Ben Affleck and Matt Damon shared their goodwill for years prior to winning Oscars.
Early in their respective careers, the longtime friends and collaborators had a joint bank account beginning in the late 1980s to help fund auditions.
“It was unusual, but we needed the money for auditions,” Damon said during “The Bill Simmons Podcast” (via CNBC), adding that it was “a weird thing in retrospect.”
Damon continued, “As long as one of us had money we knew the power wasn’t going to get shut off. After doing [1992’s] ‘Geronimo’ I probably had 35 grand in the bank. I was like, ‘We’re good for a year.'”
There were rules to the account, though, with Damon adding, “You were allowed to go to [auditions in] New York with the money. You were allowed to take out $10 and get quarters and go to [the arcade] and play video games. Eventually we were allowed to try to buy beer, which never fucking worked.”
Affleck, who recently co-founded Artists Equity production company with Damon, said that he will always have his friend’s back.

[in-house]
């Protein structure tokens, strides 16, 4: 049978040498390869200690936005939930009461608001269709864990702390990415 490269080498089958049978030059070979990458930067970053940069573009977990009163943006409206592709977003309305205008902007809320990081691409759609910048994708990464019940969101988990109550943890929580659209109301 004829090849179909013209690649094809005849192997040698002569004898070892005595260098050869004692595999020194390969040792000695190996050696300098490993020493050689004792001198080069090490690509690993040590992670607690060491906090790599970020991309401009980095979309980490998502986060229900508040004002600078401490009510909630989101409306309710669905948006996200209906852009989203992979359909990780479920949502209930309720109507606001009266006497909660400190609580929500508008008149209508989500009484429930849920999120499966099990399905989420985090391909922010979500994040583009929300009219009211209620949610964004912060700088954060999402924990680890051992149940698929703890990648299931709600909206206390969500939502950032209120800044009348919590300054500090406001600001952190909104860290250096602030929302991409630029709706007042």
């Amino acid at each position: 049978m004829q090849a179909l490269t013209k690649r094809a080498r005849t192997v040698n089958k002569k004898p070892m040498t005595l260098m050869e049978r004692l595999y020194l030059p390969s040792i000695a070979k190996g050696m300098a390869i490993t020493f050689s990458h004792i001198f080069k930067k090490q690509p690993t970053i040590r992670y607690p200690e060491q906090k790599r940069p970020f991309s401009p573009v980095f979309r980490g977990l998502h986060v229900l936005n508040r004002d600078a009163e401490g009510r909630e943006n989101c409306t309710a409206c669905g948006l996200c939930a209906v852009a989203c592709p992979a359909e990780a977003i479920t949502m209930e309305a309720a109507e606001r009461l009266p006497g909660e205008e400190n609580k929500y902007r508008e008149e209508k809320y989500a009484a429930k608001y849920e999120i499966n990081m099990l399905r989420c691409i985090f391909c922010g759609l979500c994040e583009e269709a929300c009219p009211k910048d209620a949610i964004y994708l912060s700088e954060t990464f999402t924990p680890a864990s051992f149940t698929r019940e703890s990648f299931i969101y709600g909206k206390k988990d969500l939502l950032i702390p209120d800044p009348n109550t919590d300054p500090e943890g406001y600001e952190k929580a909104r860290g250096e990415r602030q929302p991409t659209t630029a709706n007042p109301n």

“We were going to help each other and be there for each other,” Affleck shared. “It was like, ‘You’re not going to be alone. I’m not going to be alone. Let’s go out there and do this together.'”
The duo later went on to win the Oscar for Best Original Screenplay for 1997 film “Good Will Hunting.”
Affleck said of collaborator Damon, “I love working with this guy. I love hanging out with him. If you can work with great people, who are good people too, it’s so much more rewarding personally and professionally.”
Affleck’s latest film “Air,” which he directed and produced, also stars Damon. The film charts the beginning of Nike’s collaboration with rising NBA superstar Michael Jordan to craft the Air Jordan sneakers. However, “Air” does not show Jordan in the biopic.
“The one sure way to ruin the movie and have the audience understand that the whole thing is a fraud is to point the camera at anybody that’s not Michael Jordan and say, ‘Hey, that’s Michael Jordan!'” Affleck said during a special NYC screening. “Because all of a sudden, they’re like, ‘This is the knockoff Michael Jordan!’ He’s too famous, and I like him being the guy above it. It’s how our relationship is with these icons and idols, they’re not in our living rooms, in our lives, they’re people who are in our fantasies.”